2. The bleeding was immediately treated at the infirmary. Appellant refused ambulance transport to a local hospital, and instead was driven to St. Mary's Medical Center by his girlfriend. It was at St. Mary's that appellant was diagnosed with a concussion and facial contusions. Appellant's Brief, at 6.
3. Specifically, appellant posits the questions: 1) Whether a spectator at a baseball game assumes the risk of being struck in the face by a ball; 2) Whether being struck in the face by a ball is an inherent risk of attending a game; 3) Whether the “no duty” defense is available to appellees; 4) Whether the “no duty” rule was properly applied; and 5) Whether summary judgment was appropriate. Appellant's Brief, at 4.
4. Throughout his brief to this Court, appellant uses the words “forcefully,” “with sufficient force,” “overhand,” “arbitrarily,” “unexpectedly,” “intentionally,” and “carelessly” to describe the manner in which Byrd threw the ball into the stands. There was no testimony regarding the force at which the ball injuring appellant was thrown, nor how it compared to the other balls reaching the stands; and it does not appear that Byrd's intent to throw the ball as a souvenir was ever questioned. Additionally, appellant admittedly did not see the ball as it was thrown, and could not testify as to it being thrown overhand or underhand. N.T., 10/29/2004, Oral Deposition of Jeremy Loughran, at 57-60.
5. 42 Pa.C.S. § 7102(a)-(b).
6. The passage from Carrender reads, in relevant part:It is precisely because the invitee assumes the risk of injury from obvious and avoidable dangers that the possessor owes the invitee no duty to take measures to alleviate those dangers. Thus, to say that the invitee assumed the risk of injury from a known and avoidable danger is simply another way of expressing the lack of any duty on the part of the possessor to protect the invitee against such dangers.Id. at 125.
7. The Romeo panel stated: “The ‘no-duty’ rule set forth in Jones clearly incorporates the concept of assumption of the risk utilized in earlier cases.” Romeo, 787 A.2d at 1031.
8. That recovery for injury resulting from being struck by a batted ball has been most often precluded on the basis of assumption of the risk can be seen from the Supreme Court's quotation of the Restatement of Torts in summarizing the various types of assumption of the risk cases. The quoted passage follows:The Restatement Second of Torts, § 496A, summarizes the general principle of assumption of the risk as follows: “A plaintiff who voluntarily assumes a risk of harm arising from the negligent or reckless conduct of the defendant cannot recover for such harm.” In practice, the doctrine was more complicated. The comment to the Restatement notes that the doctrine has been used by the courts “in at least four different senses, and the distinctions seldom have been made clear.” Id. § 496A comment C. Those four meanings are summarized in the comment as follows:2. A second, and closely related, meaning is that the plaintiff has entered voluntarily into some relation with the defendant which he knows to involve the risk, and so is regarded as tacitly or impliedly agreeing to relieve the defendant of responsibility, and to take his own chances. Thus a spectator entering a baseball park may be regarded as consenting that the players may proceed with the game without taking precautions to protect him from being hit by the ball. Again the legal result is that the defendant is relieved of his duty to the plaintiff.Hughes, 762 A.2d at 341. It appears clear that the Restatement regards the facts of Romeo to fall within the assumption of the risk doctrine which Hughes indicates has been abolished in Pennsylvania, save for statutory exceptions. Hughes continued on with a Jones no-duty analysis because the legislature had specifically reserved assumption of the risk as to ski slope operators. Thus, there is no basis for reading the Supreme Court's application of the Jones no-duty analysis to the facts of Hughes as indicating that the no-duty rule had continuing viability in other contexts.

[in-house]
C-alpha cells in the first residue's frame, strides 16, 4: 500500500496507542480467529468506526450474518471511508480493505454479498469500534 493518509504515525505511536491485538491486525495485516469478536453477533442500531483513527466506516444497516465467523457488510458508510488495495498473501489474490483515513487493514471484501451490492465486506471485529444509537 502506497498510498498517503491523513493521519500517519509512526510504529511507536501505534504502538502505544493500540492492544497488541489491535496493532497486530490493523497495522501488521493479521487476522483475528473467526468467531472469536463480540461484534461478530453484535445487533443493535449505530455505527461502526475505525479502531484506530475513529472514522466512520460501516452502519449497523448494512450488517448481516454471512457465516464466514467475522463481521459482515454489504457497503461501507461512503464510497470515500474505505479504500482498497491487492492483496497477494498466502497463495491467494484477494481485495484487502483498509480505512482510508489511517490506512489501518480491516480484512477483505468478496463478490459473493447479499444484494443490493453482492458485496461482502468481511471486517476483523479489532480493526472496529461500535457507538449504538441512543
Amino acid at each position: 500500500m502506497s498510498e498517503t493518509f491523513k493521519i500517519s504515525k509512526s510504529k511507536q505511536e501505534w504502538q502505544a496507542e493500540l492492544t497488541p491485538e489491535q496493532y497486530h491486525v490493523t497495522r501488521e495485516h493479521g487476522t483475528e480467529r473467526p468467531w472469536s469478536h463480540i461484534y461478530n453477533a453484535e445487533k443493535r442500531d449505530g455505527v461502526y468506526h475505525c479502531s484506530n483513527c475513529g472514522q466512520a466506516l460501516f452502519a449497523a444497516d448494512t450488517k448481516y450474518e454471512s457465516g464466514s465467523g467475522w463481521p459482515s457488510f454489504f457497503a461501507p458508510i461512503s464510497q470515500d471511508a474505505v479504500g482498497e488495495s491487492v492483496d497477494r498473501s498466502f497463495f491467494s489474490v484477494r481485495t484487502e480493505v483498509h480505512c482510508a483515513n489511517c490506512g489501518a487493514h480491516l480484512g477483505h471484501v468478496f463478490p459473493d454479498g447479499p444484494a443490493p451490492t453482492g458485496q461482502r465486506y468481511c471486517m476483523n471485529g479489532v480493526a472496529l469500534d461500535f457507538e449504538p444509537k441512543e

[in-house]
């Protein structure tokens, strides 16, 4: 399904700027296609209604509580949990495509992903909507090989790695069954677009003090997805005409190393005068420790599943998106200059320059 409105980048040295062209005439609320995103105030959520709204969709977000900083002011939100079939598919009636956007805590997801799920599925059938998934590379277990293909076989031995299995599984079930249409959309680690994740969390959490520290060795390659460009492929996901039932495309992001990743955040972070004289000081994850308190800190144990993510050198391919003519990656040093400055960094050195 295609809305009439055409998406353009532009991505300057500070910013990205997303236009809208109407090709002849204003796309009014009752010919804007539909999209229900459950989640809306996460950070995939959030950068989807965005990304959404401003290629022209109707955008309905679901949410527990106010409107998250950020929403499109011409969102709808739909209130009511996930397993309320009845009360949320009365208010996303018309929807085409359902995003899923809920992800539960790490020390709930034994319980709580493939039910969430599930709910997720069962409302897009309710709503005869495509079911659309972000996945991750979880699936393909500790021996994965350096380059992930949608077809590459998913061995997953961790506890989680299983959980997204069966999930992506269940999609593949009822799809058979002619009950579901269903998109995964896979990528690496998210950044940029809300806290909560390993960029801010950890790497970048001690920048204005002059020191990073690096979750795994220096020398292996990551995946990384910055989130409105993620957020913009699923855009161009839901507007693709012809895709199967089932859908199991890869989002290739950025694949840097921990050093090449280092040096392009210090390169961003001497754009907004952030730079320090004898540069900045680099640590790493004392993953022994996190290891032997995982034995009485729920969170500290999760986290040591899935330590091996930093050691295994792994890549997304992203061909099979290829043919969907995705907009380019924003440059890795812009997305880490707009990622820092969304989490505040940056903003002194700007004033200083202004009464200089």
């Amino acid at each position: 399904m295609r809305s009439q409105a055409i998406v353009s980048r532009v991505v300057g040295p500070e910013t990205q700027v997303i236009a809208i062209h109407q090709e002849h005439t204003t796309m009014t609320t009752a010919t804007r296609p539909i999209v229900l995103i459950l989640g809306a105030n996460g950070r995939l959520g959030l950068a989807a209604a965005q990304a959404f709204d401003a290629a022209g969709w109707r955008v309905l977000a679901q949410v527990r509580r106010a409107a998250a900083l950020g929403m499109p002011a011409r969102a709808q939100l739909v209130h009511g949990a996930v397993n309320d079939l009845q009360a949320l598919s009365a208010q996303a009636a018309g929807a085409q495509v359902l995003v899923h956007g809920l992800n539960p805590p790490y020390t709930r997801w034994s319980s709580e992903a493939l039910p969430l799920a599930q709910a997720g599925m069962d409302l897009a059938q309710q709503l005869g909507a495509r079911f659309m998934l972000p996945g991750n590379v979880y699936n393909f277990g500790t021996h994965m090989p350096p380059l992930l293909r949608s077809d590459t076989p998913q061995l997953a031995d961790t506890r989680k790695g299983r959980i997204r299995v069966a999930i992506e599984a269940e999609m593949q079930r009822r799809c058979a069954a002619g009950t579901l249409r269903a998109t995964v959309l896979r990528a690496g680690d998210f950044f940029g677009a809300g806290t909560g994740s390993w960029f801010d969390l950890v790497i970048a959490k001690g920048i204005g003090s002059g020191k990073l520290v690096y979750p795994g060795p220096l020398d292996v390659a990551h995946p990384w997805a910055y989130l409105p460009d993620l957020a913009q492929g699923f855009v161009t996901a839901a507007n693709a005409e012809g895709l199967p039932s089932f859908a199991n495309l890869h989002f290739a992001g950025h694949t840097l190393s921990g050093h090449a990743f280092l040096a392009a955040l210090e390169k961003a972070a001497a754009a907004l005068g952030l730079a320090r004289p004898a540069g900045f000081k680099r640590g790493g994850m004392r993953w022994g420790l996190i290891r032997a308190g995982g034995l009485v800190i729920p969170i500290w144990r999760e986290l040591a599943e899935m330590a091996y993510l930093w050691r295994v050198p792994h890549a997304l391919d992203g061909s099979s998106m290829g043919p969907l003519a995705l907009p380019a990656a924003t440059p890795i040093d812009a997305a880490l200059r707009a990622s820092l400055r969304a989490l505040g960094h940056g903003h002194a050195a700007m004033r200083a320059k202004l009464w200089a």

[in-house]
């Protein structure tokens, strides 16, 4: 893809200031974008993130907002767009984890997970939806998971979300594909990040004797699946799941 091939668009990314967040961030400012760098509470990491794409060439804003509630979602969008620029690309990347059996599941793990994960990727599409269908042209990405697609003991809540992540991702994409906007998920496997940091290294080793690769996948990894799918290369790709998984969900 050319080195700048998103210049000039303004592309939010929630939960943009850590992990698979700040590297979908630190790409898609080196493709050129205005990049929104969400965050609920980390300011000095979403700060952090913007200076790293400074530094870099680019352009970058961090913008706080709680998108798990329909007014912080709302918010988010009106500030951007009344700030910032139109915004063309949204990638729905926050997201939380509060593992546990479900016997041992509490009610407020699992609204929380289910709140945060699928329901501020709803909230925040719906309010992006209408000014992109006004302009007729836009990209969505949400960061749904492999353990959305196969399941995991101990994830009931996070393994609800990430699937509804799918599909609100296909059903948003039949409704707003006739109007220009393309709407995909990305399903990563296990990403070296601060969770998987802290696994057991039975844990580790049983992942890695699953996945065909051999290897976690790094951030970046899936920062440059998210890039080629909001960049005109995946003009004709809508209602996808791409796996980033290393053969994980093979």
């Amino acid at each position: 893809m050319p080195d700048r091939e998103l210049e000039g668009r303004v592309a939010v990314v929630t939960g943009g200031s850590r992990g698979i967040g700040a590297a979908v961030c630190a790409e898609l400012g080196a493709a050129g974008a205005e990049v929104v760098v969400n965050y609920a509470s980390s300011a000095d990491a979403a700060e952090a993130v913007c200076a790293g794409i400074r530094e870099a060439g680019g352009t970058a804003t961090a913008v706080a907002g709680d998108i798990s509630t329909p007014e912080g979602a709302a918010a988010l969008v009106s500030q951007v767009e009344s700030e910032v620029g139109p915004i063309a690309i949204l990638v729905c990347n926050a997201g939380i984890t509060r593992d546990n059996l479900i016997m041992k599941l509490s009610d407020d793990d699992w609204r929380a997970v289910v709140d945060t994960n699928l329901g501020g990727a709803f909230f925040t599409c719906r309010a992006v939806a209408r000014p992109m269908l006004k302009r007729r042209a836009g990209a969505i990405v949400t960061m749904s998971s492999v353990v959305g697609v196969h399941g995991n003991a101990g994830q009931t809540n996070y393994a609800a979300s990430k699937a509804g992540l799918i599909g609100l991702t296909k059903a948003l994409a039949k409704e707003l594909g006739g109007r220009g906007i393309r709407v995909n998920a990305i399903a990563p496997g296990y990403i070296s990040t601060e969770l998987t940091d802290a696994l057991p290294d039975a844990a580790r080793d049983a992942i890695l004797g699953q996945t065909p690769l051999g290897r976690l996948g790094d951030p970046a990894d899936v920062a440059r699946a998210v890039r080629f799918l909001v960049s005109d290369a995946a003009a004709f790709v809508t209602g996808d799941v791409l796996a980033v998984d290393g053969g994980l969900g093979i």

9. Notably baseball clubs do provide protective screens between home plate and the seating area immediately behind home plate, presumably to protect patrons seated there. Query: if baseball clubs owe no duty to patrons to protect them from being struck by a batted ball can the baseball clubs remove the protective netting without fear of being sued? Can the maintenance crew ignore a rip in the netting and fix it at their leisure knowing all along that the net is provided not out of any duty but gratuitously?
10. Although it does not appear that the Majority's analysis is premised upon a lack of evidence, the Majority seems to hedge its position some by asserting in footnote 4 that there was a lack of evidence that Byrd threw the ball in a forceful manner. I cannot agree. Although Appellant was not watching Byrd when Byrd threw the ball that struck him, if Appellant's allegations are true, the ball struck Appellant with sufficient force to break his eyeglasses, bloody his face and cause a concussion. Thus, basic physics indicates that the ball was thrown with considerable force. Moreover, a statement of Appellant's companion indicates that Byrd threw the ball hard in overhand fashion.
¶ 16 Dissenting Opinion by BENDER, J.